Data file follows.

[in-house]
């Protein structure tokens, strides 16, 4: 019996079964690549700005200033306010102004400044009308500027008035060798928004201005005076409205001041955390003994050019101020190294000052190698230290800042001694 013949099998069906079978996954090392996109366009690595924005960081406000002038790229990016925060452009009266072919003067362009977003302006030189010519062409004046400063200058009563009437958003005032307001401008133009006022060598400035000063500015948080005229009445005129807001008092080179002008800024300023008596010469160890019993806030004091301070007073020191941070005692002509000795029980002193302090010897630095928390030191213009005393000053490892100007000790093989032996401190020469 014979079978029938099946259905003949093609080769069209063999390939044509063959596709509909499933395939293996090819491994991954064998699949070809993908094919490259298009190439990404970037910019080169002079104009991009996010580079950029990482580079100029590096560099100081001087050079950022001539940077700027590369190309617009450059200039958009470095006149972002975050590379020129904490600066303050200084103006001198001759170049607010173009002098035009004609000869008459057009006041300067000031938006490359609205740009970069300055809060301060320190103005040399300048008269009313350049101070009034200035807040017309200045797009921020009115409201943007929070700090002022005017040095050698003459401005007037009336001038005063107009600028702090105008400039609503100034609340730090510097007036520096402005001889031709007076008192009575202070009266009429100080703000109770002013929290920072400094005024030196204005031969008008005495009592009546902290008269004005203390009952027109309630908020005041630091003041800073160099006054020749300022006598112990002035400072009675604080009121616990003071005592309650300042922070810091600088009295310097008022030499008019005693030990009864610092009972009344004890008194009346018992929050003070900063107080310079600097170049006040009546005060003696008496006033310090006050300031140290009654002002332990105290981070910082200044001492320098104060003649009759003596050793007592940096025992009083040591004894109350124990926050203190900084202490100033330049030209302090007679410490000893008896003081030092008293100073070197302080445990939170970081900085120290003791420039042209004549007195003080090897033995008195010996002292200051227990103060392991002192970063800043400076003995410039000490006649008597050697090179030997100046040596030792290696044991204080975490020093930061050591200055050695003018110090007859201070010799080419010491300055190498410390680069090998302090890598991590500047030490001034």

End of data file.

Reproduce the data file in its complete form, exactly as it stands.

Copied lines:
[in-house]
């Protein structure tokens, strides 16, 4: 019996079964690549700005200033306010102004400044009308500027008035060798928004201005005076409205001041955390003994050019101020190294000052190698230290800042001694 013949099998069906079978996954090392996109366009690595924005960081406000002038790229990016925060452009009266072919003067362009977003302006030189010519062409004046400063200058009563009437958003005032307001401008133009006022060598400035000063500015948080005229009445005129807001008092080179002008800024300023008596010469160890019993806030004091301070007073020191941070005692002509000795029980002193302090010897630095928390030191213009005393000053490892100007000790093989032996401190020469 014979079978029938099946259905003949093609080769069209063999390939044509063959596709509909499933395939293996090819491994991954064998699949070809993908094919490259298009190439990404970037910019080169002079104009991009996010580079950029990482580079100029590096560099100081001087050079950022001539940077700027590369190309617009450059200039958009470095006149972002975050590379020129904490600066303050200084103006001198001759170049607010173009002098035009004609000869008459057009006041300067000031938006490359609205740009970069300055809060301060320190103005040399300048008269009313350049101070009034200035807040017309200045797009921020009115409201943007929070700090002022005017040095050698003459401005007037009336001038005063107009600028702090105008400039609503100034609340730090510097007036520096402005001889031709007076008192009575202070009266009429100080703000109770002013929290920072400094005024030196204005031969008008005495009592009546902290008269004005203390009952027109309630908020005041630091003041800073160099006054020749300022006598112990002035400072009675604080009121616990003071005592309650300042922070810091600088009295310097008022030499008019005693030990009864610092009972009344004890008194009346018992929050003070900063107080310079600097170049006040009546005060003696008496006033310090006050300031140290009654002002332990105290981070910082200044001492320098104060003649009759003596050793007592940096025992009083040591004894109350124990926050203190900084202490100033330049030209302090007679410490000893008896003081030092008293100073070197302080445990939170970081900085120290003791420039042209004549007195003080090897033995008195010996002292200051227990103060392991002192970063800043400076003995410039000490006649008597050697090179030997100046040596030792290696044991204080975490020093930061050591200055050695003018110090007859201070010799080419010491300055190498410390680069090998302090890598991590500047030490001034």